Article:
The Nishiyuu walkers arrived in Ottawa today. They walked to Parliament Hill. Many were there to greet them….although not our Prime Minister Steven Harper who thought meeting Panda bears from China was more important.


The Quest of Wisjinichu-Nishiyuu, Quest For Unity


6 Youth under the age of 20 with two guides wish to walk to …Ottawa and arrive in Parliament Hill. This is a strong message to prove to other First Nations across Canada that the Cree Nation of Quebec are not sellouts, but keepers of the Language, Culture, Tradition and more importantly; today, we still carry the sacred laws of our ancestors.


This Quest-Journey will establish and unite our historical allies and restore our traditional trade routes with the Algonquin, Mohawk and other First Nations. The time for Unity is now.


Through Unity and Harmony, the quest will revive the voices of our “Anskushiyouch”. Their voices will be heard once more. With their guidance and strength, the Truth to all the sacred teachings will be revived and we will become once more, a powerful United Nations across Turtle Island.

The warriors have awaken and will rise:

The Cree people have always been fierce warriors; they have always been the gatekeepers of the North. They have had many battles and disputes over the territory, and to this day we have never surrendered our land to no nation, not now, not ever.

This land, the earth, the rivers, the winds, the mountains, the clouds and all of the creation, we are the true keepers and will continue to do so until time on earth is over. This Quest, it is time the Youth become the Warriors and the leaders for they are the “Anskushshiyouch” as foretold.

The Earth Walkers, the beings put here on earth to protect all of Chisamanitou’s Creation. In unity, in harmony, in peace, in war, we will achieve.


Stanley George Jr, Johnny Abraham, David Kawapit, Raymond Kawapit, Geordie Rupert, Travis George Isaac Kawapit (Guide)



The original group of seven people from Whapmagoostui to Ottawa picked up more than 300 fellow travellers along the way.

From the Globe & Mail’s Teen’s 1,100-km trek promoting Cree unity coming to end in Ottawa:

David Kawapit, an 18-year-old Cree from the tiny James Bay community of Whapmagoostui, left his home on Jan. 16 to walk all the way to Ottawa.

It was his way of participating in the Idle No More grassroots movement. On Monday, he will arrive in the nation’s capital, along with his half-dozen original travelling companions and the almost 300 others who joined them along the way.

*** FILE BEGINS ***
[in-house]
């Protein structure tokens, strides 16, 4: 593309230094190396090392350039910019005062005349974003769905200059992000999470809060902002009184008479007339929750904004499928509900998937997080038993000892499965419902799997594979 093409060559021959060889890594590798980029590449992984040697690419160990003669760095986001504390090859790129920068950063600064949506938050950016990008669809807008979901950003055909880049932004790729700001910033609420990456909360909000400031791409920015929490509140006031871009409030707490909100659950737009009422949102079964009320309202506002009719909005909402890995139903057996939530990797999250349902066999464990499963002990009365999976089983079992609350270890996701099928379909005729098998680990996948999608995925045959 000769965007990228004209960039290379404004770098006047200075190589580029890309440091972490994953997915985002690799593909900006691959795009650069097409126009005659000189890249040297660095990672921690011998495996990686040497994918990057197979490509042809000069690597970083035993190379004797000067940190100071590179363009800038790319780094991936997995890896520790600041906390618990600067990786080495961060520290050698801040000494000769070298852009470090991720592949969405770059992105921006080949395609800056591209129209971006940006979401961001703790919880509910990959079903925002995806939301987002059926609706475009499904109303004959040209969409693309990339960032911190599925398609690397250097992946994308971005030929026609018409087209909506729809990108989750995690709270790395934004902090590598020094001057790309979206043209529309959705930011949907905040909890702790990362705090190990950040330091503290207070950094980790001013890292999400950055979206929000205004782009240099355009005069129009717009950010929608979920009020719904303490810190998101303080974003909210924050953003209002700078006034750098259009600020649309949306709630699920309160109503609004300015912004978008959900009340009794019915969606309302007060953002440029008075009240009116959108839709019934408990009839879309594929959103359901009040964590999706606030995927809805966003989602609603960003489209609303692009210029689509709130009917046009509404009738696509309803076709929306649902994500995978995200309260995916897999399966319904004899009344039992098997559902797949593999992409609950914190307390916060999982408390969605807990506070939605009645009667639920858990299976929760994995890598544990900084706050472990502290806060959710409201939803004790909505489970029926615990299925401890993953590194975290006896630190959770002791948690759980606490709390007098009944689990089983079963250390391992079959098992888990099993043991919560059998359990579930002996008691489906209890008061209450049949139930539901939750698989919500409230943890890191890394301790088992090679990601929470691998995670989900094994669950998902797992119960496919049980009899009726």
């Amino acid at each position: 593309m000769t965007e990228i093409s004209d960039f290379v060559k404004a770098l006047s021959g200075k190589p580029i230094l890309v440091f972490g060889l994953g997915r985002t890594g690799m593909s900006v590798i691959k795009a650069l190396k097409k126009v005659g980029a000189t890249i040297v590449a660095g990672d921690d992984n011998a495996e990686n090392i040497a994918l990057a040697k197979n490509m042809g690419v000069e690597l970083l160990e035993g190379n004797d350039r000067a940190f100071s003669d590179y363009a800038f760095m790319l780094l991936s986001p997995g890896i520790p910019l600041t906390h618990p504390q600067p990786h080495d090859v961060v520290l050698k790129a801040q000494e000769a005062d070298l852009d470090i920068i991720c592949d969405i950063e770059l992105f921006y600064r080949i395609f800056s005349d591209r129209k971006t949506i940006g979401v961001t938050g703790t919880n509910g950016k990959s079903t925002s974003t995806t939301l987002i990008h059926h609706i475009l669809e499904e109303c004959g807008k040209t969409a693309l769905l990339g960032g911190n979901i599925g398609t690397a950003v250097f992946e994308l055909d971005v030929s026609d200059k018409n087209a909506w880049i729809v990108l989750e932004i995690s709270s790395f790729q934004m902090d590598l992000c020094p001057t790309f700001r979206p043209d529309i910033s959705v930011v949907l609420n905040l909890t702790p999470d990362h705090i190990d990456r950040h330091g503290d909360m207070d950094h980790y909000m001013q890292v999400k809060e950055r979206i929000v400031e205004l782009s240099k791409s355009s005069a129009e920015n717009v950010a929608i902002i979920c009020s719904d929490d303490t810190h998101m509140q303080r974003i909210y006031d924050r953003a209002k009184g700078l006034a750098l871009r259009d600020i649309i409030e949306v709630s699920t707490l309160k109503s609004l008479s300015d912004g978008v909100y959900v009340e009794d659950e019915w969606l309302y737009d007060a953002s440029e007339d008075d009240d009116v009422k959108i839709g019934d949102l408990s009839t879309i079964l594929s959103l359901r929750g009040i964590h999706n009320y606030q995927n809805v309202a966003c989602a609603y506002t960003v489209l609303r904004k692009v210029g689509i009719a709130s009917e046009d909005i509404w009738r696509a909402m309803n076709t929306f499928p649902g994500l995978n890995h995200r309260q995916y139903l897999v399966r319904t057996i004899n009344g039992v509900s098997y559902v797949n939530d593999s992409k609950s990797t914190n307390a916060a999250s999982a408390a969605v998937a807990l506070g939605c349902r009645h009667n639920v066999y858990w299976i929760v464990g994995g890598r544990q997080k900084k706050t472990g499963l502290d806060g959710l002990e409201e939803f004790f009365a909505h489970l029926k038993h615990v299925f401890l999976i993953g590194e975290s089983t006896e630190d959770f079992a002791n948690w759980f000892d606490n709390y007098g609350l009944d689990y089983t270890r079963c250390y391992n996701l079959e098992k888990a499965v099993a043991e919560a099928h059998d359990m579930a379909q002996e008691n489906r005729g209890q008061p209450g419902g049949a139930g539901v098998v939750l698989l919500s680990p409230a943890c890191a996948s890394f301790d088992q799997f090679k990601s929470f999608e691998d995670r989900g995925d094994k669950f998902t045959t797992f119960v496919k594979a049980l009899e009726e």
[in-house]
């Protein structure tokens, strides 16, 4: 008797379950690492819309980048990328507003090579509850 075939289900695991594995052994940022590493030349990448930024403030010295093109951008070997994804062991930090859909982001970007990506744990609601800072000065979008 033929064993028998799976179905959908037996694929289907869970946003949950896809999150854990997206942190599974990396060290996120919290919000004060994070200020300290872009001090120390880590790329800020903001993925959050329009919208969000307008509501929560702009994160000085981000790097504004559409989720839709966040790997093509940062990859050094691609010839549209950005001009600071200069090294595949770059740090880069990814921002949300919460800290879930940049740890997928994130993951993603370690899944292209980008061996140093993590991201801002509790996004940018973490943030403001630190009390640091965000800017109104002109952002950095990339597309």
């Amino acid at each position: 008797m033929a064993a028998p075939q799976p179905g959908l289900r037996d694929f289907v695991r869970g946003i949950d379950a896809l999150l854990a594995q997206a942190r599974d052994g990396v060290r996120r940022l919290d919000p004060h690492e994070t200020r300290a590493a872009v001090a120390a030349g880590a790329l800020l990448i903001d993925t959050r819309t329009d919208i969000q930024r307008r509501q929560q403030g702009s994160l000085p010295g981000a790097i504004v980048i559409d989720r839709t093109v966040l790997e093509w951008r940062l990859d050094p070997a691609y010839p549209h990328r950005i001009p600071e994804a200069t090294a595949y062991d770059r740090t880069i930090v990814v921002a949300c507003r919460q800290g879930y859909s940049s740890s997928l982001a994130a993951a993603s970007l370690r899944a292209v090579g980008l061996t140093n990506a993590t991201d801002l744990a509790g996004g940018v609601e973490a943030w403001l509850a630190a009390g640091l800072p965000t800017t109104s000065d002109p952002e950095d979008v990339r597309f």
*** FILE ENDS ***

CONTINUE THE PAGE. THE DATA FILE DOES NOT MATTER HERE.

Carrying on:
“The message we wanted to bring was unity with Cree nations,” Mr. Kawapit said in an interview on Sunday. “I wanted to ensure that the next generation of youth have good lives, ones where they don’t have to fight for their native rights.”

During his nearly 10-week journey, Mr. Kawapit endured temperatures that dipped below –50 C and snow storms. But the most difficult thing, he said, was being so far away from his family, including his nine brothers and sisters.

“Every day was a challenge, but I proved to myself I can pass those challenges,” he said. “ It’s really good that everyone’s paying attention.”

Along the way, his group attracted considerable attention both to their journey by foot as well as the native unrest brewing in so many communities.

It was Attawapiskat Chief Theresa Spence’s hunger strike that initially inspired Mr. Kawapit to make his journey to Ottawa.

Whapmagoostui Chief Stanley George helped him prepare for the 1,100-kilometre trip.

Whapmagoostui, also known as Great Whale, is the last Cree community before the Arctic. It is home to more than 900 Cree and located on the eastern coast of Hudson Bay.

Chief George told The Globe and Mail that the most amazing part of the trip was the warm welcome the group received in many communities, especially as they entered non-aboriginal areas of Quebec.

On Saturday, the town of Wakefield, just north of Ottawa, pulled out all the stops to greet the travellers. The town’s 500 residents prepared a hot dinner in the community centre, where the travellers spent the night. It was Wakefield resident Scott Duncan’s idea to provide lodgings and meals for the group. He had been avidly following the group’s journey online.

Chief George said he hopes to join the group for the final 15-kilometre leg of their journey on Monday, when they travel from the community of Chelsea to Ottawa. But he said he got blisters after walking 12 kilometres on Saturday with them.

“It just showed me the strength and courage these young people have,” he said.

I have spent most of the afternoon today watching the live feed from Ottawa of the Nishiyuu walkers arriving….and going to Parliament Hill….

We can learn from the Nishiyuu walkers….it is important to ‘walk the walk not just talk the talk’….

Miigwech to the Nishiyuu walkers.